In North Carolina, a man can be charged with second-degree forcible rape for having sex with a partner who is “mentally incapacitated” or “physically helpless” due to excessive alcohol or drug consumption. Even if the sexual partner is the instigator of sexual contact, that person may legally not be able to consent. Just as a child or a developmentally disabled person cannot consent, the legal doctrine of “force implied in law” protects persons who are “unconscious or insensibly drunk.” Under the category of “physically helpless,” a sexual partner cannot consent if she is or becomes unconscious or asleep or is either physically or verbally unable to resist or communicate an unwillingness to engage in sex.

If a woman is significantly impaired and does not become unconscious, she is “mentally incapacitated.” “Mental incapacitation” is defined as being unable to appraise the nature of her conduct or resist the sex act. If the impairing substance was administered without her knowledge, she cannot consent. However, under North Carolina law, she can consent if she chose to ingest the impairing substance. The law does not protect a woman who voluntarily ingests intoxicating substances through her own actions. But if she passes out or blacks out, she then becomes “physically helpless,” and cannot consent.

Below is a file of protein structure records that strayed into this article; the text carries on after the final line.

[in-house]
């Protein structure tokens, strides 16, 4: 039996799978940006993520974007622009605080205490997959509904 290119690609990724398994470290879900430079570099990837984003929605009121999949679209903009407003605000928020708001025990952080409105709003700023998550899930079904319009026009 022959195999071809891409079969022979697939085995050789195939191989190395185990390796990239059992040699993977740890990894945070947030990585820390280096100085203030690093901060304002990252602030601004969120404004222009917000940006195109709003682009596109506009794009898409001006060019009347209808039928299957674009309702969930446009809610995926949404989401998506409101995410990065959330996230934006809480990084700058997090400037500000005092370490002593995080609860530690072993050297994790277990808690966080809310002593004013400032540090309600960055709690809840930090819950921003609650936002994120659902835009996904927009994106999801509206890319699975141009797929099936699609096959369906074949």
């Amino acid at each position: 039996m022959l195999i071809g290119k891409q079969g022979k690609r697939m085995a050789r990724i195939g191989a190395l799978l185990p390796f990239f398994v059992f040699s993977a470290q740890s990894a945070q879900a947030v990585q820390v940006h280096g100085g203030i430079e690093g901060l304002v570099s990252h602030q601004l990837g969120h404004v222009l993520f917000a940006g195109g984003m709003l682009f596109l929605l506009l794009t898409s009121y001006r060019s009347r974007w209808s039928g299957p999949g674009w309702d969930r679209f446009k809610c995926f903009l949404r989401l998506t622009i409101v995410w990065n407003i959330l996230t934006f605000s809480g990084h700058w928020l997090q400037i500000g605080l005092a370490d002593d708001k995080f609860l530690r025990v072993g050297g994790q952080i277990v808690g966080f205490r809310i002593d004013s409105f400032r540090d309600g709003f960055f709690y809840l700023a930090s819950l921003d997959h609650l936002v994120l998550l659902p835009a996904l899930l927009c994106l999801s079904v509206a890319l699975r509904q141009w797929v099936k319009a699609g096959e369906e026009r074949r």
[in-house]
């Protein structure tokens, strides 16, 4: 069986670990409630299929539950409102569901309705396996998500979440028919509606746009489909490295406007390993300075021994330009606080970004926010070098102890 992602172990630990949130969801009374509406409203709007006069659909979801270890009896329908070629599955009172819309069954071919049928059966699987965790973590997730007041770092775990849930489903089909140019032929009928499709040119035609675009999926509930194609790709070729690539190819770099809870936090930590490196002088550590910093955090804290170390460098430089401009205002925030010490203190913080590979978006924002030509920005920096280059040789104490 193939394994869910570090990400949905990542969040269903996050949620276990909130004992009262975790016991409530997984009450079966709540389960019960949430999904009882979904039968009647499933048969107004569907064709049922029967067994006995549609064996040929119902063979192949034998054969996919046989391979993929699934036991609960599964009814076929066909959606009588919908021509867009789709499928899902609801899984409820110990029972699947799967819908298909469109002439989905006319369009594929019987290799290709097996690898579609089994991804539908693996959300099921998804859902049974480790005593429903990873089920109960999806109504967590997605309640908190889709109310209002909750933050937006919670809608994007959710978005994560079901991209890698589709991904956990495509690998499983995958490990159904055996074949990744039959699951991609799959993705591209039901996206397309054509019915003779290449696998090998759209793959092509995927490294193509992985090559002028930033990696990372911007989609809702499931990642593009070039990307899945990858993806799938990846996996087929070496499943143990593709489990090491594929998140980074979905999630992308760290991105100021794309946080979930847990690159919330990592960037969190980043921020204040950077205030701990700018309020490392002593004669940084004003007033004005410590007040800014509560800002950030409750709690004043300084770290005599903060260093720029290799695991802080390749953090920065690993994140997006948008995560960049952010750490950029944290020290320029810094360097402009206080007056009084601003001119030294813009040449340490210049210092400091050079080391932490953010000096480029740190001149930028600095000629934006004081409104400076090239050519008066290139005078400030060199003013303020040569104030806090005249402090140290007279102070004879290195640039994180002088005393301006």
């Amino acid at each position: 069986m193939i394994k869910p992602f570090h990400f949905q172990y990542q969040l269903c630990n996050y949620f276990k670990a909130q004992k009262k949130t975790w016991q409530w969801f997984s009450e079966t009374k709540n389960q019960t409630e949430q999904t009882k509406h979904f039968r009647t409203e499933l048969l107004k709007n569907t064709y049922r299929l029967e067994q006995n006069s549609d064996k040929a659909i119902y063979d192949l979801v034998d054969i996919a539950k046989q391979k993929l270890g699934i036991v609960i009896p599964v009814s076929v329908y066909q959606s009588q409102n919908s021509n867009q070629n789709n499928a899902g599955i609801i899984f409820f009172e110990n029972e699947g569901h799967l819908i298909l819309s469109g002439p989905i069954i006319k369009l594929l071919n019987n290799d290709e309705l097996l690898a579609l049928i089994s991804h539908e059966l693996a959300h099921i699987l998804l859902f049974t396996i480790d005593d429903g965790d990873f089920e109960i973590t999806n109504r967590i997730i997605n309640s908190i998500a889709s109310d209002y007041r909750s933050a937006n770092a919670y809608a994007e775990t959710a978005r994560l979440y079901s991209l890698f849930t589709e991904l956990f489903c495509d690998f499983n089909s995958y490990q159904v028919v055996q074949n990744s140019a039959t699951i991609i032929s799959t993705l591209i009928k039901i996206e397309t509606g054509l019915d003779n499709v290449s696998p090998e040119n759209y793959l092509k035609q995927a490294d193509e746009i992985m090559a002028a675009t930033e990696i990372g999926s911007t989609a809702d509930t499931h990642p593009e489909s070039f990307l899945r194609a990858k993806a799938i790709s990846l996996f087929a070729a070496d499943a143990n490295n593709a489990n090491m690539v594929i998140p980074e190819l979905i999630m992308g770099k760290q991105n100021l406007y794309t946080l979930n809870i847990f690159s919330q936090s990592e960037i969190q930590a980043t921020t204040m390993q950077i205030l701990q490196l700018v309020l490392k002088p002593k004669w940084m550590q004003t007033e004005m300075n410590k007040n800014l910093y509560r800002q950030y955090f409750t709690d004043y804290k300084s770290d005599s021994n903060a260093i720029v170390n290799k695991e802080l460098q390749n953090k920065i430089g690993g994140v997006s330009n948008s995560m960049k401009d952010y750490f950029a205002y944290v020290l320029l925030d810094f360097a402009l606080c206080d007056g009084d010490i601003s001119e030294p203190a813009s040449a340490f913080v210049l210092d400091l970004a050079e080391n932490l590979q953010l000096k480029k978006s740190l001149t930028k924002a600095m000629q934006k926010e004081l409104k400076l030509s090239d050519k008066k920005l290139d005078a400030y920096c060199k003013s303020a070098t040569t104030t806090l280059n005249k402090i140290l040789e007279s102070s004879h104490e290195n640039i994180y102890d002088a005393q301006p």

Therefore, even if a drunk, but not unconscious, woman can consent, realistically, what is the likelihood that she
will be able to recall that consent? With intoxication and impairment comes a reduction in inhibitions and lapses or loss of memory. So is it not logical for a person who is very intoxicated to act in a manner inconsistent with her typical behavior or moral standards and later not recall her actions and words? If she believes she passed out, she qualifies as a “physically helpless” victim and it is irrelevant whether she voluntarily ingested the alcohol or drugs. If she does not recall whether she verbally consented to sex or if she recalls incorrectly due to her impairment, a rape charge could be filed resulting in a “he said/she said” trial.

Finally, what if the male who is claiming consent was also drinking? He is susceptible to the same impaired recall or memory loss as the impaired woman. Is his testimony reliable? The statute places the burden of realization on the male who knows or “should reasonably know” that the woman is mentally disabled, mentally incapacitated, or physically helpless. (N.C.G.S.§ 14-27.20, § 14-27.22) Impaired decision making and failure to rationally process information can cause an impaired man to ignore the obvious signs of his partner’s impairment which could result in a rape charge.